LG posted a $189.4 million net loss for the fourth quarter of 2014, due largely to the closure of its plasma TV operations, but still earned a $474.8 million net profit for the full year of 2014.
LG Electronics posted a $474.81 million net profit for the full year of 2014, even after taking a $189.4 million loss in the fourth quarter due to the closure of the company's plasma television production facilities.
In its Jan. 29 earnings report, the South Korean-based mobile device, electronics and consumer goods maker also announced full-year consolidated revenue of $55.91 billion that was fueled largely by a 24 percent increase in smartphone shipments, according to the company.
LG's full-year $474.81 million net profit was an increase of 125 percent over its full-year 2013 net profit, while its 2014 full-year operating profit rose to $1.73 billion, up 46 percent from 2013 when the company earned a full-year operating profit of $1.14 billion, according to LG. The company posted Q4 consolidated revenue of $14.06 billion with an operating profit of $253.31 million, which was a 28 percent increase from the same quarter one year ago.
LG's mobile device operations reported annual revenue for 2014 of $14.26 billion, up 16 percent from the prior year, while Q4 revenue came in at $3.48 billion, a 5 percent rise over the same period one year ago.
LG was also bolstered by a 78 percent rise in mobile device shipments in Q4 compared with the same period in 2013, the company stated. For the full year of 2014, LG shipped 59.1 million smartphones, which was a 24 percent increase over 2013. The company also shipped another 19.1 million non-smartphones, for a total of 78.2 million mobile handsets sold in 2014, according to the figures.
"Expecting a challenging year ahead with greater competition globally from various manufacturers, LG will concentrate on improving its brand power, operating more efficiently, and focusing on selective key markets," the company said in a statement.
LG's earnings report came just after the earnings reports from two major competitors, Apple and Samsung. Apple's earnings were spectacular, while Samsung continues to battle out of a slump caused by cheap smartphones from China and the release of the new and improved iPhone 6 models from Apple.
Samsung's 2014 Q4 earnings were better than its Q3 figures, but full-year profit and sales were down significantly from 2013, according to an earlier eWEEK
report. For the fourth quarter of 2014 ended Dec. 31, Samsung posted revenue of $48 billion, which is an increase of 11 percent from Q3, when the company posted $43.2 billion in sales. Net profit for Q4 was $4.8 billion, up 26.3 percent from the $3.8 billion that was posted in Q3.
That $48 billion in Q4 revenue, however, was down 12 percent from the $54 billion the company posted in the same quarter one year ago. Full-year 2014 revenue was also down, to $188 billion, a 10.6 percent drop from the $208 billion posted one year ago.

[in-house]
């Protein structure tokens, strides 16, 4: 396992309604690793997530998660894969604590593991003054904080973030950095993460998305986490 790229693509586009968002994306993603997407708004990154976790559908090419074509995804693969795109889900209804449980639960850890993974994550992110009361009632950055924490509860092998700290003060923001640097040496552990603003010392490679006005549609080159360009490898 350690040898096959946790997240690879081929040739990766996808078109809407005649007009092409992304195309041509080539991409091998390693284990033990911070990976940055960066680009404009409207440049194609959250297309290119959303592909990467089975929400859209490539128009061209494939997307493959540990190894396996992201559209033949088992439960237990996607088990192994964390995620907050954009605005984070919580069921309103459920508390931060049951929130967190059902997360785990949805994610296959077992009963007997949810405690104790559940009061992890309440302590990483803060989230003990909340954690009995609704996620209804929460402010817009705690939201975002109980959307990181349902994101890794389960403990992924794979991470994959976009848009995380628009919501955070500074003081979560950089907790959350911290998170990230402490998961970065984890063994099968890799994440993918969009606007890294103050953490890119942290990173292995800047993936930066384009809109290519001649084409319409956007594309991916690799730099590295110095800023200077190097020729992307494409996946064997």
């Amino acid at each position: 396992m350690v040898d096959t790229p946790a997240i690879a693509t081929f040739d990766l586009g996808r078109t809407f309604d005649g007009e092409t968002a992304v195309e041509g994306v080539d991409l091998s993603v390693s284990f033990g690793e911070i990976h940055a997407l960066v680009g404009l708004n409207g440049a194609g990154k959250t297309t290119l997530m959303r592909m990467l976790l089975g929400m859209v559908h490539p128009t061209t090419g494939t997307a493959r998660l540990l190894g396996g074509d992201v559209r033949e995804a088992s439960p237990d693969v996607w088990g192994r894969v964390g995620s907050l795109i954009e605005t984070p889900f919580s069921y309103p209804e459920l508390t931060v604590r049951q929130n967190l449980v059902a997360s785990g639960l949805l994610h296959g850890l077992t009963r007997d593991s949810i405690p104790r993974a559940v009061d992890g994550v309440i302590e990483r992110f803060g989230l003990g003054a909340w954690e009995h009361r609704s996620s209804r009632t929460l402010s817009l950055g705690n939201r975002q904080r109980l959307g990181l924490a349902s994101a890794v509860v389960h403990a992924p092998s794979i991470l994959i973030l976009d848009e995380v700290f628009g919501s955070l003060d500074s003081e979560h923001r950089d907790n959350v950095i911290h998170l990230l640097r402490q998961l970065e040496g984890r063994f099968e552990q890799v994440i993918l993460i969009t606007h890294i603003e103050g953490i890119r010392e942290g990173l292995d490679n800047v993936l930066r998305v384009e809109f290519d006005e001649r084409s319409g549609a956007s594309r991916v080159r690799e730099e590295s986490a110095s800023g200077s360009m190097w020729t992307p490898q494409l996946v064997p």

The company posted a net profit of $4.8 billion for Q4, which was down 37.5 percent from the $6.6 billion in net profit posted one year ago. Full-year 2014 net profit was $21.28 billion, down 30 percent from the $27.7 billion posted for the full year of 2013, according to the company's figures.
Samsung's difficulties were in stark contrast to key rival Apple, which announced record-breaking first-quarter 2015 earnings on Jan. 27 with $74.6 billion in revenue and $18 billion in net profits, fueled largely by sales of Apple's latest iPhone 6 and iPhone 6 Plus smartphones, which were released last September. The $74.6 billion in revenue was a 30 percent increase over the $57.6 billion in revenue that was posted by Apple for the same quarter one year ago, while the $18 billion in net profit was up 37 percent from the $13.1 billion net profit that was posted in the same quarter one year ago.
Apple's revenue for iPhones in the quarter totaled $51.2 billion, which was up from $32.5 billion for the same quarter one year ago, on sales of 74.5 million iPhones around the world. That was an increase of 46 percent compared with the 51 million iPhones Apple sold one year ago in the same quarter.
Samsung and its smaller rival LG have been getting hit hard since the release of the new iPhone 6 models, according to a new consumer mobile phone market analysis report from the Chicago-based Consumer Intelligence Research Partners (CIRP) analyst firm.
Apple captured about 50 percent of the fourth-quarter 2014 smartphone sales in the United States, which helped the company handily beat its closest competitor, Samsung, by a 2-1 margin, the report stated. Samsung captured 26 percent of the market, followed by 11 percent for LG, 4 percent for Motorola and 2 percent for HTC, according to CIRP's figures. Nokia had 2 percent of the sales, while Amazon had 1 percent. BlackBerry sales did not even reach 1 percent for the quarter, according to the figures.
Earlier in January, data from Counterpoint Research showed that Apple iPhone sales hit a major high point in November 2014, when the company marked 20 million global iPhone sales in one month for the first time.